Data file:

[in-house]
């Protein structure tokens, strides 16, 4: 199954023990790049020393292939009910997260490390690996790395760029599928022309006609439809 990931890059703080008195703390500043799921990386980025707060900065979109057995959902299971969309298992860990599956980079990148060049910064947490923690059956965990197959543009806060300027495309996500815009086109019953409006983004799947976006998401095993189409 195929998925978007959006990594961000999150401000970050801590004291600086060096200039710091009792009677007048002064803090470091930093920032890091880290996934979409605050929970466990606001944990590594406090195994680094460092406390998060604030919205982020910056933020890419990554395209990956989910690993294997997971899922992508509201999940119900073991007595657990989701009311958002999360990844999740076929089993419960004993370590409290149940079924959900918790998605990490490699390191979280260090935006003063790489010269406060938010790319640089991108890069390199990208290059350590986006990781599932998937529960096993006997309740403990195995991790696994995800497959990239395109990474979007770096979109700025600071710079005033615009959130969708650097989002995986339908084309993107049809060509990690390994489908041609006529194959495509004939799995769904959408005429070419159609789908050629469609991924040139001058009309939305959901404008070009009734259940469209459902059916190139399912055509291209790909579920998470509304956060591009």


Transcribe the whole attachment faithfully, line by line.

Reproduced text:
[in-house]
């Protein structure tokens, strides 16, 4: 199954023990790049020393292939009910997260490390690996790395760029599928022309006609439809 990931890059703080008195703390500043799921990386980025707060900065979109057995959902299971969309298992860990599956980079990148060049910064947490923690059956965990197959543009806060300027495309996500815009086109019953409006983004799947976006998401095993189409 195929998925978007959006990594961000999150401000970050801590004291600086060096200039710091009792009677007048002064803090470091930093920032890091880290996934979409605050929970466990606001944990590594406090195994680094460092406390998060604030919205982020910056933020890419990554395209990956989910690993294997997971899922992508509201999940119900073991007595657990989701009311958002999360990844999740076929089993419960004993370590409290149940079924959900918790998605990490490699390191979280260090935006003063790489010269406060938010790319640089991108890069390199990208290059350590986006990781599932998937529960096993006997309740403990195995991790696994995800497959990239395109990474979007770096979109700025600071710079005033615009959130969708650097989002995986339908084309993107049809060509990690390994489908041609006529194959495509004939799995769904959408005429070419159609789908050629469609991924040139001058009309939305959901404008070009009734259940469209459902059916190139399912055509291209790909579920998470509304956060591009």